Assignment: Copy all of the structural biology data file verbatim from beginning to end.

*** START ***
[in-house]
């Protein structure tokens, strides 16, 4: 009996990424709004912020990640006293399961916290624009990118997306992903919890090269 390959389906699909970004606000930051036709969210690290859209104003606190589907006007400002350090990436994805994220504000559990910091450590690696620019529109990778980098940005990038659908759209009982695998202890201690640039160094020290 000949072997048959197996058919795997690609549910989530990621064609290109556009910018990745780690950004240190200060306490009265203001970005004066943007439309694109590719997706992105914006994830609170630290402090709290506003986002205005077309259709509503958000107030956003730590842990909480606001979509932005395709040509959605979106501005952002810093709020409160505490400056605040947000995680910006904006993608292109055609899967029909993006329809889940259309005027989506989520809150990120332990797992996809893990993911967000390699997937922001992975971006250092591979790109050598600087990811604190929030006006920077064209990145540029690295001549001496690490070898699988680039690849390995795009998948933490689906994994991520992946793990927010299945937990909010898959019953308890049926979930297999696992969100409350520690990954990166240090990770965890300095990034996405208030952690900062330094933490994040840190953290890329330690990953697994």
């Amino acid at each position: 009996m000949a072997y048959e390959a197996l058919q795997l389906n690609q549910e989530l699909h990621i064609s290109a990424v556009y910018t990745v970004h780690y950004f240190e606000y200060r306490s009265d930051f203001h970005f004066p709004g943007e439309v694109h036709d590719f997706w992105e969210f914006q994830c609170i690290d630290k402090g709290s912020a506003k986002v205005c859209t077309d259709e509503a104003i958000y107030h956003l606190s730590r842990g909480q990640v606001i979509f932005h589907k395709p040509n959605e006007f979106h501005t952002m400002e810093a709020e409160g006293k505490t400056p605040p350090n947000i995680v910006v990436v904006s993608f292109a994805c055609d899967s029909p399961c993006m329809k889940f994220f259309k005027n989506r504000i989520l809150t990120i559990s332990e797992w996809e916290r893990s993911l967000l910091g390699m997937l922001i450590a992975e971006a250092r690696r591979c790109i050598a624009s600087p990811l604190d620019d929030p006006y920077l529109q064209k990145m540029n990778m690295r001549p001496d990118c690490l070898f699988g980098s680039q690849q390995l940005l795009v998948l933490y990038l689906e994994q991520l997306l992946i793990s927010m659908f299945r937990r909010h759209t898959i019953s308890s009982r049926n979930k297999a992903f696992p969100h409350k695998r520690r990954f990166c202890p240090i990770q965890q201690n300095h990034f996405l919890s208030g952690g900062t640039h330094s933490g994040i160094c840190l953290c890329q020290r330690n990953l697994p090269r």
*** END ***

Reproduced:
[in-house]
């Protein structure tokens, strides 16, 4: 009996990424709004912020990640006293399961916290624009990118997306992903919890090269 390959389906699909970004606000930051036709969210690290859209104003606190589907006007400002350090990436994805994220504000559990910091450590690696620019529109990778980098940005990038659908759209009982695998202890201690640039160094020290 000949072997048959197996058919795997690609549910989530990621064609290109556009910018990745780690950004240190200060306490009265203001970005004066943007439309694109590719997706992105914006994830609170630290402090709290506003986002205005077309259709509503958000107030956003730590842990909480606001979509932005395709040509959605979106501005952002810093709020409160505490400056605040947000995680910006904006993608292109055609899967029909993006329809889940259309005027989506989520809150990120332990797992996809893990993911967000390699997937922001992975971006250092591979790109050598600087990811604190929030006006920077064209990145540029690295001549001496690490070898699988680039690849390995795009998948933490689906994994991520992946793990927010299945937990909010898959019953308890049926979930297999696992969100409350520690990954990166240090990770965890300095990034996405208030952690900062330094933490994040840190953290890329330690990953697994």
């Amino acid at each position: 009996m000949a072997y048959e390959a197996l058919q795997l389906n690609q549910e989530l699909h990621i064609s290109a990424v556009y910018t990745v970004h780690y950004f240190e606000y200060r306490s009265d930051f203001h970005f004066p709004g943007e439309v694109h036709d590719f997706w992105e969210f914006q994830c609170i690290d630290k402090g709290s912020a506003k986002v205005c859209t077309d259709e509503a104003i958000y107030h956003l606190s730590r842990g909480q990640v606001i979509f932005h589907k395709p040509n959605e006007f979106h501005t952002m400002e810093a709020e409160g006293k505490t400056p605040p350090n947000i995680v910006v990436v904006s993608f292109a994805c055609d899967s029909p399961c993006m329809k889940f994220f259309k005027n989506r504000i989520l809150t990120i559990s332990e797992w996809e916290r893990s993911l967000l910091g390699m997937l922001i450590a992975e971006a250092r690696r591979c790109i050598a624009s600087p990811l604190d620019d929030p006006y920077l529109q064209k990145m540029n990778m690295r001549p001496d990118c690490l070898f699988g980098s680039q690849q390995l940005l795009v998948l933490y990038l689906e994994q991520l997306l992946i793990s927010m659908f299945r937990r909010h759209t898959i019953s308890s009982r049926n979930k297999a992903f696992p969100h409350k695998r520690r990954f990166c202890p240090i990770q965890q201690n300095h990034f996405l919890s208030g952690g900062t640039h330094s933490g994040i160094c840190l953290c890329q020290r330690n990953l697994p090269r």